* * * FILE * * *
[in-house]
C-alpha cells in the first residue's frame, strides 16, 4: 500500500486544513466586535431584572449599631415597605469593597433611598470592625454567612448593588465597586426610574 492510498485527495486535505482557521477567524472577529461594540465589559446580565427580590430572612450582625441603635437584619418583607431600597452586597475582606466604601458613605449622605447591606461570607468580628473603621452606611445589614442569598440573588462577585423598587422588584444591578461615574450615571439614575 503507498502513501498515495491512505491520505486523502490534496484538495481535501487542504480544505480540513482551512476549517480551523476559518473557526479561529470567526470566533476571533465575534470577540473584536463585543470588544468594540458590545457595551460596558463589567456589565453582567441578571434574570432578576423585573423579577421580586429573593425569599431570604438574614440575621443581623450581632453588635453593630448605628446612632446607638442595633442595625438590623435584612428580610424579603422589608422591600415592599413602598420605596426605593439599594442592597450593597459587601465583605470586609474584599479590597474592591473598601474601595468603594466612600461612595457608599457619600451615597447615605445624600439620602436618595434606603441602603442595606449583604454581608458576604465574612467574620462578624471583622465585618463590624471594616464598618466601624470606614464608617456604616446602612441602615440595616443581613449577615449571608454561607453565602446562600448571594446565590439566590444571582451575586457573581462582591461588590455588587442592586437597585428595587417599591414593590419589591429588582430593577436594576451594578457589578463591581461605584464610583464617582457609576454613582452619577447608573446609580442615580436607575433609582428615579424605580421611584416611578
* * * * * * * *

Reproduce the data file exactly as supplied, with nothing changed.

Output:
[in-house]
C-alpha cells in the first residue's frame, strides 16, 4: 500500500486544513466586535431584572449599631415597605469593597433611598470592625454567612448593588465597586426610574 492510498485527495486535505482557521477567524472577529461594540465589559446580565427580590430572612450582625441603635437584619418583607431600597452586597475582606466604601458613605449622605447591606461570607468580628473603621452606611445589614442569598440573588462577585423598587422588584444591578461615574450615571439614575 503507498502513501498515495491512505491520505486523502490534496484538495481535501487542504480544505480540513482551512476549517480551523476559518473557526479561529470567526470566533476571533465575534470577540473584536463585543470588544468594540458590545457595551460596558463589567456589565453582567441578571434574570432578576423585573423579577421580586429573593425569599431570604438574614440575621443581623450581632453588635453593630448605628446612632446607638442595633442595625438590623435584612428580610424579603422589608422591600415592599413602598420605596426605593439599594442592597450593597459587601465583605470586609474584599479590597474592591473598601474601595468603594466612600461612595457608599457619600451615597447615605445624600439620602436618595434606603441602603442595606449583604454581608458576604465574612467574620462578624471583622465585618463590624471594616464598618466601624470606614464608617456604616446602612441602615440595616443581613449577615449571608454561607453565602446562600448571594446565590439566590444571582451575586457573581462582591461588590455588587442592586437597585428595587417599591414593590419589591429588582430593577436594576451594578457589578463591581461605584464610583464617582457609576454613582452619577447608573446609580442615580436607575433609582428615579424605580421611584416611578